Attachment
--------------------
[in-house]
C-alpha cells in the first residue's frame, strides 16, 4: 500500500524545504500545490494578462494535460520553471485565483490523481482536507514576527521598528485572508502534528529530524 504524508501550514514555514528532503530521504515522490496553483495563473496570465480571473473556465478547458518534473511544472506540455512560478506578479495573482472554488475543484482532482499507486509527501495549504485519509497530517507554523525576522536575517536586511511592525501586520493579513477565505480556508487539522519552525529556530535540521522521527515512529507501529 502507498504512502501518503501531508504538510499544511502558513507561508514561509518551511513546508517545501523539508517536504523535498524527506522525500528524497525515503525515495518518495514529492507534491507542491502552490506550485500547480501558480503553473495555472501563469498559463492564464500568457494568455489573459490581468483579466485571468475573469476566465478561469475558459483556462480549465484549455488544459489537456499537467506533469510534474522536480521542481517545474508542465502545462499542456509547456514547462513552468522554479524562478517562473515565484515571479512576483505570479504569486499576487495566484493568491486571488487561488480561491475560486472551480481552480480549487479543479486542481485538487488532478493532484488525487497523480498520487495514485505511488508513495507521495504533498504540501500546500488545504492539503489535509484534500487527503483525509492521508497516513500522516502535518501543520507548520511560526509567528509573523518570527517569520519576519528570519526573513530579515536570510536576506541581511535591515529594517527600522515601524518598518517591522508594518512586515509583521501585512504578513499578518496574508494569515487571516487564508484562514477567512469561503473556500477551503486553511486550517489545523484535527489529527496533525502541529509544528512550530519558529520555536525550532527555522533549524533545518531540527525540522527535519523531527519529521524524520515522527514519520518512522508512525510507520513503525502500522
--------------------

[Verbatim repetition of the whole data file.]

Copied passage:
[in-house]
C-alpha cells in the first residue's frame, strides 16, 4: 500500500524545504500545490494578462494535460520553471485565483490523481482536507514576527521598528485572508502534528529530524 504524508501550514514555514528532503530521504515522490496553483495563473496570465480571473473556465478547458518534473511544472506540455512560478506578479495573482472554488475543484482532482499507486509527501495549504485519509497530517507554523525576522536575517536586511511592525501586520493579513477565505480556508487539522519552525529556530535540521522521527515512529507501529 502507498504512502501518503501531508504538510499544511502558513507561508514561509518551511513546508517545501523539508517536504523535498524527506522525500528524497525515503525515495518518495514529492507534491507542491502552490506550485500547480501558480503553473495555472501563469498559463492564464500568457494568455489573459490581468483579466485571468475573469476566465478561469475558459483556462480549465484549455488544459489537456499537467506533469510534474522536480521542481517545474508542465502545462499542456509547456514547462513552468522554479524562478517562473515565484515571479512576483505570479504569486499576487495566484493568491486571488487561488480561491475560486472551480481552480480549487479543479486542481485538487488532478493532484488525487497523480498520487495514485505511488508513495507521495504533498504540501500546500488545504492539503489535509484534500487527503483525509492521508497516513500522516502535518501543520507548520511560526509567528509573523518570527517569520519576519528570519526573513530579515536570510536576506541581511535591515529594517527600522515601524518598518517591522508594518512586515509583521501585512504578513499578518496574508494569515487571516487564508484562514477567512469561503473556500477551503486553511486550517489545523484535527489529527496533525502541529509544528512550530519558529520555536525550532527555522533549524533545518531540527525540522527535519523531527519529521524524520515522527514519520518512522508512525510507520513503525502500522